Wednesday, June 10, 2015

More suggestions for summer reading

Johnny gets a quaint pet, a goat he names ‘Gringo’, which changes his plans for the summer holidays in surprising ways. Jillian, his sister, tells the story of that strange summer with ‘Gringo’.

Drog is a dreggen. He lives in Dreggae Land and can speak only in rhyme. When Shannon and Grandma visit him he has a big lump on his head. Shannon and Grandma go on a wild adventure as they try to reduce the lump on Drog's head, so that he can go to a party later. Problem solved, Drog sings:
Give thanks!  Give thanks!
I’ll play no more pranks.
I’ll never again jump too high
to try to catch a butterfly.
Drog: A Dreggen Story is the first in a series of three books. The other two are:
• Seven Little Dreggenettes & One Deggae Dreggenling
•   Now We Don’t Have to Rhyme All of the Time

The environment of the Caribbean is perhaps the most important economic asset that is common to the region.  However, recent developments have led to a serious risk—one which imperils the natural picturesque beauty of the region.  Thus, the need arises to reach out to the children of Jamaica and the Caribbean with an impassioned plea to save the environment.   ‘Juicebox and Scandal’ is a collection of three exciting stories featuring colourful Jamaican characters and scenarios.  These stories stimulate the imagination and promote the worldwide message of environmental conservation and preservation.  Each story contains a distinct Caribbean flavour designed to attract children of varying ages, tastes and interests.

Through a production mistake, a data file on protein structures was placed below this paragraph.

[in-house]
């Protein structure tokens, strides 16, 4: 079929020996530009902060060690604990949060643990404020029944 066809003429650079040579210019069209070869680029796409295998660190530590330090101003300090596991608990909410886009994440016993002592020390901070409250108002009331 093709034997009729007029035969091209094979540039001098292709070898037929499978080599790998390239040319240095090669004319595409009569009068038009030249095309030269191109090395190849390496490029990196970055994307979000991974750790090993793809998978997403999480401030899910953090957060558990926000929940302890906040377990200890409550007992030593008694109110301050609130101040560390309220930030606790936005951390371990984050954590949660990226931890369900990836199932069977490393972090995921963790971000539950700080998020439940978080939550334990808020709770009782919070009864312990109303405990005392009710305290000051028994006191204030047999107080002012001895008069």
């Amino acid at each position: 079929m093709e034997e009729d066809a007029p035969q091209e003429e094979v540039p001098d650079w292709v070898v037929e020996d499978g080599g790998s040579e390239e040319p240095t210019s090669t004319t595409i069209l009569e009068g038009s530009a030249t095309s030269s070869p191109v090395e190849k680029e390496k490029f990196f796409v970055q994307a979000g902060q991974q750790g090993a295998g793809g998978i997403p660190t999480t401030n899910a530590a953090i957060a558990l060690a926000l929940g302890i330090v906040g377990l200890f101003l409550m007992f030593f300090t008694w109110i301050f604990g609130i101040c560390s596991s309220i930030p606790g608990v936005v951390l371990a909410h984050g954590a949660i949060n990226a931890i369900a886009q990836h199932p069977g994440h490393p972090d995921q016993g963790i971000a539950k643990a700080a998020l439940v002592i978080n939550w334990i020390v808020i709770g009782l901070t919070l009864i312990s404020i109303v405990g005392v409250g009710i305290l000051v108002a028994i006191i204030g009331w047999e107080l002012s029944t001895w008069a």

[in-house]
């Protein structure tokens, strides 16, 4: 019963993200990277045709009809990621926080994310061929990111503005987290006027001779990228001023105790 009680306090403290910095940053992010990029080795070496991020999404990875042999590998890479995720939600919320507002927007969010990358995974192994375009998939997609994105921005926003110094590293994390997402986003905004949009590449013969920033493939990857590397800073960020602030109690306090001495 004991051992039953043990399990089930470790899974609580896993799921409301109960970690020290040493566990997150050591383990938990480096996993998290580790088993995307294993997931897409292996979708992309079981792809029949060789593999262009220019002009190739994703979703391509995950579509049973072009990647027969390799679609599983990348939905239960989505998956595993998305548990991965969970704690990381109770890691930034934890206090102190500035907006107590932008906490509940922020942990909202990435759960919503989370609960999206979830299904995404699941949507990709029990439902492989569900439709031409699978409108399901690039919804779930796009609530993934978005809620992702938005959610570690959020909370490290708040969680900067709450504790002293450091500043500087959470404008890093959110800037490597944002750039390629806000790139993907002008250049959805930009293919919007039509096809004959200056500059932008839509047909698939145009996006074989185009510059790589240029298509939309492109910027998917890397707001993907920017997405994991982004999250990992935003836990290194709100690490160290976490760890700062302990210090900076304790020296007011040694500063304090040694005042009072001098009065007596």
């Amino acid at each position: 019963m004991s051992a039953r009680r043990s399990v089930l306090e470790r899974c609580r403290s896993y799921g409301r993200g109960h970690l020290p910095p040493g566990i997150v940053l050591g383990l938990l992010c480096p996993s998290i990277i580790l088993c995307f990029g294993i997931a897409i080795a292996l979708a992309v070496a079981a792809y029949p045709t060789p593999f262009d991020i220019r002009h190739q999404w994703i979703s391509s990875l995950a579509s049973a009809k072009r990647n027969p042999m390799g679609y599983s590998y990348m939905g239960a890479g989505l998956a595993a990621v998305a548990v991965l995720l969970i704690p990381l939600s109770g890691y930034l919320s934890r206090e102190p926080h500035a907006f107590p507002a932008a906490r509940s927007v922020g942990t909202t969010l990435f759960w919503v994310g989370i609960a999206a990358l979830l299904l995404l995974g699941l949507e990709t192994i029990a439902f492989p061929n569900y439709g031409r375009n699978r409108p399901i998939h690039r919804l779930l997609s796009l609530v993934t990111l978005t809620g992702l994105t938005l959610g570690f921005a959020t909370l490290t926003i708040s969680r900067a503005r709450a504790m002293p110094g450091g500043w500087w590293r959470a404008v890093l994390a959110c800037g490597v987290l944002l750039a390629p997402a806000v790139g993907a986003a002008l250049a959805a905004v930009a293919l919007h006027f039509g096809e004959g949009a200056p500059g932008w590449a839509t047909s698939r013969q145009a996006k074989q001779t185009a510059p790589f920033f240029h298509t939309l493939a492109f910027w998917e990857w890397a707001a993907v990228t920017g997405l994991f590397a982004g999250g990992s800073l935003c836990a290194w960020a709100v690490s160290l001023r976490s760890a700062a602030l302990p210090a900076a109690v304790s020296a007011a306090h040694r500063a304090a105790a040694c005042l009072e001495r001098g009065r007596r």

RAMGOAT DASHALONG is the name of a 'bush' used to make tea in Jamaica. In the title story Errol's grandmother, Ganje, makes tea with seven kinds of bushes to help them through their early morning dangerous journey in one of Kingston's inner city areas. Every morning they drink this tea with surprising results. Things go well for a time, but one morning Ganje doesn't have one of the recommended 'bushes' and makes the tea with only six of them. The result is both terrifying and amusing. The stories in this collection deal with the special divide between what we call reality and the surreal. The dividing line is sometimes obscure and so we talk of magic. Magic means different things to different people. Many traditional Caribbean stories deal with 'bad' magic- obeah and so on, and some have really devilish and frightening characters. I was interested in bringing magic into the world of the modern child who perhaps has a different definiton (or no definition ) of magic. The children in these stories are ordinary, everyday children caught up in expereinces which beg the question - what really happened?

Jamaican stories from country life and city life, drawn on the author’s experiences and the stories told to her as a child.

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